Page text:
39:31 Jessica Cox
I always say if there's some question that you have on your mind, Don't be afraid to ask the question, because I'm happy to answer it. And we're all here to learn from each other. So I say if you want to ask a question, feel free to come up to me to approach me, at least try to make eye contact. And don’t see through me, like sometimes people who are uncomfortable with the situation – they may see someone who is different, they may see someone who is either disabled or different in some form or way. And sometimes they want to act like they never even saw them, because they feel like that's the appropriate thing to do. So in reality, that's the worst thing.
40:15 Rob Konrad
Yeah, yeah. avoid confrontation. You're right.
40:19 Jessica Cox
And I always say that's the wrong thing to do. Because we have to confront differences and embrace them.
40:26 Rob Konrad
40:27 Jessica Cox
And it's important to acknowledge the person, to smile and treat them like a human being, treat them like they would want to be treated.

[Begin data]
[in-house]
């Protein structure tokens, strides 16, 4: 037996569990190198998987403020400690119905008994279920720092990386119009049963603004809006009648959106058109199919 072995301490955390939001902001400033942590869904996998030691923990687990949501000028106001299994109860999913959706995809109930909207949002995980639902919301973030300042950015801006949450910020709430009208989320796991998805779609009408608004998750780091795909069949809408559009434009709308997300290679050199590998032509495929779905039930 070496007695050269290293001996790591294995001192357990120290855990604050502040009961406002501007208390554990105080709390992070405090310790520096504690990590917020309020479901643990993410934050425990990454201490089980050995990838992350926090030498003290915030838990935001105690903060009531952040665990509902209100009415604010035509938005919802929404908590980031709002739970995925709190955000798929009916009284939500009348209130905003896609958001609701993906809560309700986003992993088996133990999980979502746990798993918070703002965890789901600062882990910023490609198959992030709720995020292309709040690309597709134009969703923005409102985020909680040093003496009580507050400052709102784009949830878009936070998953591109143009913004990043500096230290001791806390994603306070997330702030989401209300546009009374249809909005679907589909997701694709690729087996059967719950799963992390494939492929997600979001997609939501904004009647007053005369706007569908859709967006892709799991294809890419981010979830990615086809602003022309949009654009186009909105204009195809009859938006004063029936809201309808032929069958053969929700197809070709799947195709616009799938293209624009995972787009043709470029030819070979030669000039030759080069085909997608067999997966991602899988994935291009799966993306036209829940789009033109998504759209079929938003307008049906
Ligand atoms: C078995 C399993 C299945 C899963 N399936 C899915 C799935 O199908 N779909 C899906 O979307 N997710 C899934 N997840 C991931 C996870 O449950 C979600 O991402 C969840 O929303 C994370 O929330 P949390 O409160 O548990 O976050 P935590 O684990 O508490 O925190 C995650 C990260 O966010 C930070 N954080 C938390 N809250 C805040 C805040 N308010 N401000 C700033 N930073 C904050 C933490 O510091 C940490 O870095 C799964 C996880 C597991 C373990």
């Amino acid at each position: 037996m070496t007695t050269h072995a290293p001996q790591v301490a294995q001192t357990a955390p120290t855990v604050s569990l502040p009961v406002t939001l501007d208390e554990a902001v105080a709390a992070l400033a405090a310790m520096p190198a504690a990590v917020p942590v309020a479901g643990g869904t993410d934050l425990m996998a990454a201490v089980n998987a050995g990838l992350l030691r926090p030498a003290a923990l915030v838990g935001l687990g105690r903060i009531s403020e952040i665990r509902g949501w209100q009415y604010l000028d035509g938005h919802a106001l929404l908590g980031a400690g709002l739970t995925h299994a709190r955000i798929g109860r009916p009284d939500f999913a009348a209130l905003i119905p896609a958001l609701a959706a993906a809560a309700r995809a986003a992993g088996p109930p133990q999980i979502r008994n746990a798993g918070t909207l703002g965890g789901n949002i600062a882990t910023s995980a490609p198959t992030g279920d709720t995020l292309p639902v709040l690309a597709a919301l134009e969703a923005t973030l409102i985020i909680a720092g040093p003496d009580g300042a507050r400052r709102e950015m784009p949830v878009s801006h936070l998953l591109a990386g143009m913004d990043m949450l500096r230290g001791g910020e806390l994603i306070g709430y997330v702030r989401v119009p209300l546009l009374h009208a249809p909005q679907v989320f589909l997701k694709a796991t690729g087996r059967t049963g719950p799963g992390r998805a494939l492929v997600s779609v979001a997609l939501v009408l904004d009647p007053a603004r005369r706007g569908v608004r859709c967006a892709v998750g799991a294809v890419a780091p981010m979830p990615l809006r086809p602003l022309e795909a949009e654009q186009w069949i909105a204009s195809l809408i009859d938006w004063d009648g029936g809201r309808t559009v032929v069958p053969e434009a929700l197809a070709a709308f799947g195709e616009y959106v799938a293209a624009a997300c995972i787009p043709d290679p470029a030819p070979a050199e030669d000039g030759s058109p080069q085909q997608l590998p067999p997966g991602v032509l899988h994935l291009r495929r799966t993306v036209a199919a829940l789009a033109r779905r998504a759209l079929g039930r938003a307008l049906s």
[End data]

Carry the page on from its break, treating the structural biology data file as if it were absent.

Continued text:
40:35 Rob Konrad
Absolutely, absolutely. In a way from one perspective, it's understandable, because if you don't know how to react to something, it's, I think, a natural reaction to ignore the situation. So if you don't know what to do now, just better ignore it, so that nothing can happen. But I think it's important to tell people: „Hey, if you see me, or if you see someone who has some sort of disadvantage, Don't look away, approach people, and then be open and ask“. And I've heard that from other people with challenges as well. They said, “Hey, the best way to do it is just walk up to me and ask me!“ In a nice way, of course, again, there's always two different ways to say things. But if you do it in a nice and open and honest way, then I'll never be angry about someone asking me why I like this.I think that's wonderful about children. Children, they don't have a filter. So they just speak out their mind and they will be much more open to, to approach people and speak their mind. And that's, that's, I think, really wonderful.
41:40 Jessica Cox
It is so wonderful. And we all have that inner child in us. We just have just over the years, we've developed a shell of filters of filtering out that creative child that we have, but it's important to definitely confront our discomforts or our curiosities, and really embrace them.
42:00 Rob Konrad